Our journey to do right bythe future

Climate Action Plan

Our path to net zero emissions

As a certified B Corp™, we are committed to reducing our impact on the planet—which is why we’ve created a Climate Action Plan.

Climate change is a threat to farming, our business and the world, and we’re already seeing its harmful effects. Natural disasters destroy our lands and will continue to impact the most vulnerable populations—including rural communities which often experience higher levels of poverty, inadequate infrastructure, and fewer community services than urban areas.

This is why we’re continuing our journey to the goal of net zero greenhouse gas (GHG) emissions by 2050, with an interim goal to reduce emissions 30% by 2030. 

We’ve got work to do

The dairy industry has reduced emissions per gallon of milk by more than 60% since the 1940s, but we acknowledge there is more work to do. Dairy still contributes an estimated 2% of total greenhouse gas emissions in the U.S.

Scientists say we must limit warming to 1.5 to 2 degrees Celsius to prevent irreparable damage to our planet and our communities. That’s why we have aligned with the Innovation for U.S. Dairy’s Stewardship Commitment to reach net zero emissions by 2050, and have set an interim goal of 30% reduction in absolute emissions by 2030, from a baseline year of 2020.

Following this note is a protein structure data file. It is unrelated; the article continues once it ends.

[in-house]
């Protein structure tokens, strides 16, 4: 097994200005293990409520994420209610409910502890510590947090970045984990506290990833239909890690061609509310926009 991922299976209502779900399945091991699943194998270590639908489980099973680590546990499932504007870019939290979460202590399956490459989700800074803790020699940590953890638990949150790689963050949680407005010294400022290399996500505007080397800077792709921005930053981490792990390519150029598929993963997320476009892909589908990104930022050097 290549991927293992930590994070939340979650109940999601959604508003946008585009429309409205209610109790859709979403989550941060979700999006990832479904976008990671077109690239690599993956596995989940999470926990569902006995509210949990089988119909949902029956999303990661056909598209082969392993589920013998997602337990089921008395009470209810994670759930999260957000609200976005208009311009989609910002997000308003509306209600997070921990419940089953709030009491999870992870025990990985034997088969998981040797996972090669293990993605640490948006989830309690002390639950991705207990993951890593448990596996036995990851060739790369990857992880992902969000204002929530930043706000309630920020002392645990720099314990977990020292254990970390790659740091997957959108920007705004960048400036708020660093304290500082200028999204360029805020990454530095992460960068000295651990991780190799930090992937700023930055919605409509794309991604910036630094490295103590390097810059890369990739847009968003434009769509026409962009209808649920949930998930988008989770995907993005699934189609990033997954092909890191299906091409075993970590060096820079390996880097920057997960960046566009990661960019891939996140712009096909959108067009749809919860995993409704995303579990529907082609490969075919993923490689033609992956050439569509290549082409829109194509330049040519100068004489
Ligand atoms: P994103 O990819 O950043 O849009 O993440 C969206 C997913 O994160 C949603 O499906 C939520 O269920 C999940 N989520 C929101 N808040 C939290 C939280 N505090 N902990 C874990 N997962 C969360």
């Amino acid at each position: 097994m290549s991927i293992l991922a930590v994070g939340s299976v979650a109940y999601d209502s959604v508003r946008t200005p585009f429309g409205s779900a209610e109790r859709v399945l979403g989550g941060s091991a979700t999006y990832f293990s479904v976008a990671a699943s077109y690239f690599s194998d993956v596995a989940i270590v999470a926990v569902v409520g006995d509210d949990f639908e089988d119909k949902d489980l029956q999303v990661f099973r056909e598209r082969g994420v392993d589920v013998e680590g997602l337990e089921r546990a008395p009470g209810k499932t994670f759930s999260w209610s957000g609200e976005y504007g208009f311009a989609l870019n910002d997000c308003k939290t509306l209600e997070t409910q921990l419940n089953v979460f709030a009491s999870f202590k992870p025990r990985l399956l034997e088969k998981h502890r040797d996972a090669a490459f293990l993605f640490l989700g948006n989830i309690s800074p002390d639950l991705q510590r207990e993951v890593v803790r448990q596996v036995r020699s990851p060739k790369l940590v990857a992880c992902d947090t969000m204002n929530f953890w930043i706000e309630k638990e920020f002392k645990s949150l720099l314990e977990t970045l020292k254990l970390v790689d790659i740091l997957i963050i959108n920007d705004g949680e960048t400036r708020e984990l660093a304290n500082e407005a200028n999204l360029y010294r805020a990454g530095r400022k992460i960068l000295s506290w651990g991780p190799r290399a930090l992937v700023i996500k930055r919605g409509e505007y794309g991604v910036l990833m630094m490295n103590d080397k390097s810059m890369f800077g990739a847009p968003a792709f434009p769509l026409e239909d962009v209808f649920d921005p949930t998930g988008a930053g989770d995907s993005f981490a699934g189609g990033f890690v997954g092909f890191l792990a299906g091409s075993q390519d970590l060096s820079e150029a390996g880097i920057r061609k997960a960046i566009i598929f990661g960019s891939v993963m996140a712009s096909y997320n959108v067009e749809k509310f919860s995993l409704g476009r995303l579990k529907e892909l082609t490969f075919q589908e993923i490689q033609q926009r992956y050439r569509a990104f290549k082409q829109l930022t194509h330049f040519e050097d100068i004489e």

Reality Check

Our biggest opportunity is milk

Our biggest opportunity to reduce our greenhouse gas (GHG) emissions is from our supply chain, or Scope 3.  

In 2020, our emissions totaled 1,656,826 mt CO2e, which is about the same emissions as over 350,000 passenger vehicles. Indirect emissions from our supply chain make up 97% of our total baseline carbon footprint, and 79% of that comes from milk. The reason so much of our emissions come from milk is due to gas from cows (burps!) including their digestive process, emissions from manure and emissions from animal feed production.

Tillamook Carbon footprint

Since our founding in 1909, our farmer-owners have built everything with a long-term outlook to ensure that farms and communities are here for generations to come. That’s why being good stewards of cows and farms, of people and products, of our communities and the environment, is central to everything we do.

Patrick Criteser

Tillamook President & CEO

Making RealChange

Tillamook truck illustration

how we will get to 2030 and beyond

Our Climate Action Plan outlines solutions that will make the most impact.

Empowered with an informed plan, we’re working towards our interim goal to achieve a 30% reduction in GHG emissions by 2030 through changes on farms, at our facilities and with our fleet. 

Below are more details on the three areas we’re accelerating to reduce our emissions.


Making and refrigerating dairy products takes energy—and while 85% of our electricity comes from renewable sources, we’re working to make it 100%.

In addition to investing in renewable energy, we continue to drive down use through energy efficiency projects and equipment upgrades. In 2021, we implemented energy reduction initiatives that will save an estimated 200,000 kWh and 142 metric tons of CO2-eq annually.